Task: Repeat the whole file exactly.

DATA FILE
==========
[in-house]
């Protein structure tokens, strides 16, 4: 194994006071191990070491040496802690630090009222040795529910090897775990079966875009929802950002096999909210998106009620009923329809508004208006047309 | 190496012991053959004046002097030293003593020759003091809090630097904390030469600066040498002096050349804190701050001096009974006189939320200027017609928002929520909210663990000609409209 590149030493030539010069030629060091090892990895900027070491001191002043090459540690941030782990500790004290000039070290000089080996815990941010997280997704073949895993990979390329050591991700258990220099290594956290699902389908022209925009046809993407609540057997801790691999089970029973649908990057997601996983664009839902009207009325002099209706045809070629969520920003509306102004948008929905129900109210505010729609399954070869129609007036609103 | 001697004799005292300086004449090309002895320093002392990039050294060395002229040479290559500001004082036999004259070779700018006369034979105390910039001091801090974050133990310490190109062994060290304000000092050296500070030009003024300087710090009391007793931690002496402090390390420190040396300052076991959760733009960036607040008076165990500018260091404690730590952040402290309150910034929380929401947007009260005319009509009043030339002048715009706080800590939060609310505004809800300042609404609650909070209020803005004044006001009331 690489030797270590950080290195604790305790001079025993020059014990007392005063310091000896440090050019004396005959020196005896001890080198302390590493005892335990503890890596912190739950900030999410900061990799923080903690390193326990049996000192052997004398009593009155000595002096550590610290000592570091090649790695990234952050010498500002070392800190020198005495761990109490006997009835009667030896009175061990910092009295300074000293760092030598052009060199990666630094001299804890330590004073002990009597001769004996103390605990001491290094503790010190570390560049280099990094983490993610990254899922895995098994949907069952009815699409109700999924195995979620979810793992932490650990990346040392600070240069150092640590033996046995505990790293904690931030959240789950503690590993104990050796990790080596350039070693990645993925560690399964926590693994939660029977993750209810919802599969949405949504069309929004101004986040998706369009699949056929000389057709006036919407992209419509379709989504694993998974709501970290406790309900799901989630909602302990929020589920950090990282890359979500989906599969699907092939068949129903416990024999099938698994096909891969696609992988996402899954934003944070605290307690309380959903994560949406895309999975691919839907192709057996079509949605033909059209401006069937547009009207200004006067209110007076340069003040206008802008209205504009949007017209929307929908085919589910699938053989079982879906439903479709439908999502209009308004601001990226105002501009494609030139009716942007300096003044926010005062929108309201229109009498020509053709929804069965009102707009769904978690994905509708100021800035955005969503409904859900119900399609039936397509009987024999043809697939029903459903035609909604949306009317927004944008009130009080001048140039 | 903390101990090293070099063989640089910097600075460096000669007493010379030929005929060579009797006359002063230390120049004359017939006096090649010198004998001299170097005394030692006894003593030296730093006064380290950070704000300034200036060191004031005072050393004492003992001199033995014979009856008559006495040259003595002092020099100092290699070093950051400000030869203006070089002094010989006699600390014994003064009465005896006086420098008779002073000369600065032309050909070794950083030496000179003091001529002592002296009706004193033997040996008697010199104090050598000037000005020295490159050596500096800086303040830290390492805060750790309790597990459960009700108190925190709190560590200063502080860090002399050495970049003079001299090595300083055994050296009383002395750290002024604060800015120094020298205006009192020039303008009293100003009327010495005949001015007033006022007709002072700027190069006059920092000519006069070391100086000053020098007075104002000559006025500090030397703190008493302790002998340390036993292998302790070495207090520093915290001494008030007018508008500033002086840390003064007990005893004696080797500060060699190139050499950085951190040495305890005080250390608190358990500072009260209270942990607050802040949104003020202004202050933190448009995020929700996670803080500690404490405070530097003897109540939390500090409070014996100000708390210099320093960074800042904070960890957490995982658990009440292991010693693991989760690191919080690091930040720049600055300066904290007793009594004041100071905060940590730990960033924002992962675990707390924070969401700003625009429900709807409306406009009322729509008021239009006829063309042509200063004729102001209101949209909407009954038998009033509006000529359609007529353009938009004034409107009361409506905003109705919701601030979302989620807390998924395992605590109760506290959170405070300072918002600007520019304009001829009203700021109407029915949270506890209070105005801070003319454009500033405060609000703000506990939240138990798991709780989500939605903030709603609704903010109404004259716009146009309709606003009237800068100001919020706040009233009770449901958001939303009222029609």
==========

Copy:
[in-house]
């Protein structure tokens, strides 16, 4: 194994006071191990070491040496802690630090009222040795529910090897775990079966875009929802950002096999909210998106009620009923329809508004208006047309 | 190496012991053959004046002097030293003593020759003091809090630097904390030469600066040498002096050349804190701050001096009974006189939320200027017609928002929520909210663990000609409209 590149030493030539010069030629060091090892990895900027070491001191002043090459540690941030782990500790004290000039070290000089080996815990941010997280997704073949895993990979390329050591991700258990220099290594956290699902389908022209925009046809993407609540057997801790691999089970029973649908990057997601996983664009839902009207009325002099209706045809070629969520920003509306102004948008929905129900109210505010729609399954070869129609007036609103 | 001697004799005292300086004449090309002895320093002392990039050294060395002229040479290559500001004082036999004259070779700018006369034979105390910039001091801090974050133990310490190109062994060290304000000092050296500070030009003024300087710090009391007793931690002496402090390390420190040396300052076991959760733009960036607040008076165990500018260091404690730590952040402290309150910034929380929401947007009260005319009509009043030339002048715009706080800590939060609310505004809800300042609404609650909070209020803005004044006001009331 690489030797270590950080290195604790305790001079025993020059014990007392005063310091000896440090050019004396005959020196005896001890080198302390590493005892335990503890890596912190739950900030999410900061990799923080903690390193326990049996000192052997004398009593009155000595002096550590610290000592570091090649790695990234952050010498500002070392800190020198005495761990109490006997009835009667030896009175061990910092009295300074000293760092030598052009060199990666630094001299804890330590004073002990009597001769004996103390605990001491290094503790010190570390560049280099990094983490993610990254899922895995098994949907069952009815699409109700999924195995979620979810793992932490650990990346040392600070240069150092640590033996046995505990790293904690931030959240789950503690590993104990050796990790080596350039070693990645993925560690399964926590693994939660029977993750209810919802599969949405949504069309929004101004986040998706369009699949056929000389057709006036919407992209419509379709989504694993998974709501970290406790309900799901989630909602302990929020589920950090990282890359979500989906599969699907092939068949129903416990024999099938698994096909891969696609992988996402899954934003944070605290307690309380959903994560949406895309999975691919839907192709057996079509949605033909059209401006069937547009009207200004006067209110007076340069003040206008802008209205504009949007017209929307929908085919589910699938053989079982879906439903479709439908999502209009308004601001990226105002501009494609030139009716942007300096003044926010005062929108309201229109009498020509053709929804069965009102707009769904978690994905509708100021800035955005969503409904859900119900399609039936397509009987024999043809697939029903459903035609909604949306009317927004944008009130009080001048140039 | 903390101990090293070099063989640089910097600075460096000669007493010379030929005929060579009797006359002063230390120049004359017939006096090649010198004998001299170097005394030692006894003593030296730093006064380290950070704000300034200036060191004031005072050393004492003992001199033995014979009856008559006495040259003595002092020099100092290699070093950051400000030869203006070089002094010989006699600390014994003064009465005896006086420098008779002073000369600065032309050909070794950083030496000179003091001529002592002296009706004193033997040996008697010199104090050598000037000005020295490159050596500096800086303040830290390492805060750790309790597990459960009700108190925190709190560590200063502080860090002399050495970049003079001299090595300083055994050296009383002395750290002024604060800015120094020298205006009192020039303008009293100003009327010495005949001015007033006022007709002072700027190069006059920092000519006069070391100086000053020098007075104002000559006025500090030397703190008493302790002998340390036993292998302790070495207090520093915290001494008030007018508008500033002086840390003064007990005893004696080797500060060699190139050499950085951190040495305890005080250390608190358990500072009260209270942990607050802040949104003020202004202050933190448009995020929700996670803080500690404490405070530097003897109540939390500090409070014996100000708390210099320093960074800042904070960890957490995982658990009440292991010693693991989760690191919080690091930040720049600055300066904290007793009594004041100071905060940590730990960033924002992962675990707390924070969401700003625009429900709807409306406009009322729509008021239009006829063309042509200063004729102001209101949209909407009954038998009033509006000529359609007529353009938009004034409107009361409506905003109705919701601030979302989620807390998924395992605590109760506290959170405070300072918002600007520019304009001829009203700021109407029915949270506890209070105005801070003319454009500033405060609000703000506990939240138990798991709780989500939605903030709603609704903010109404004259716009146009309709606003009237800068100001919020706040009233009770449901958001939303009222029609």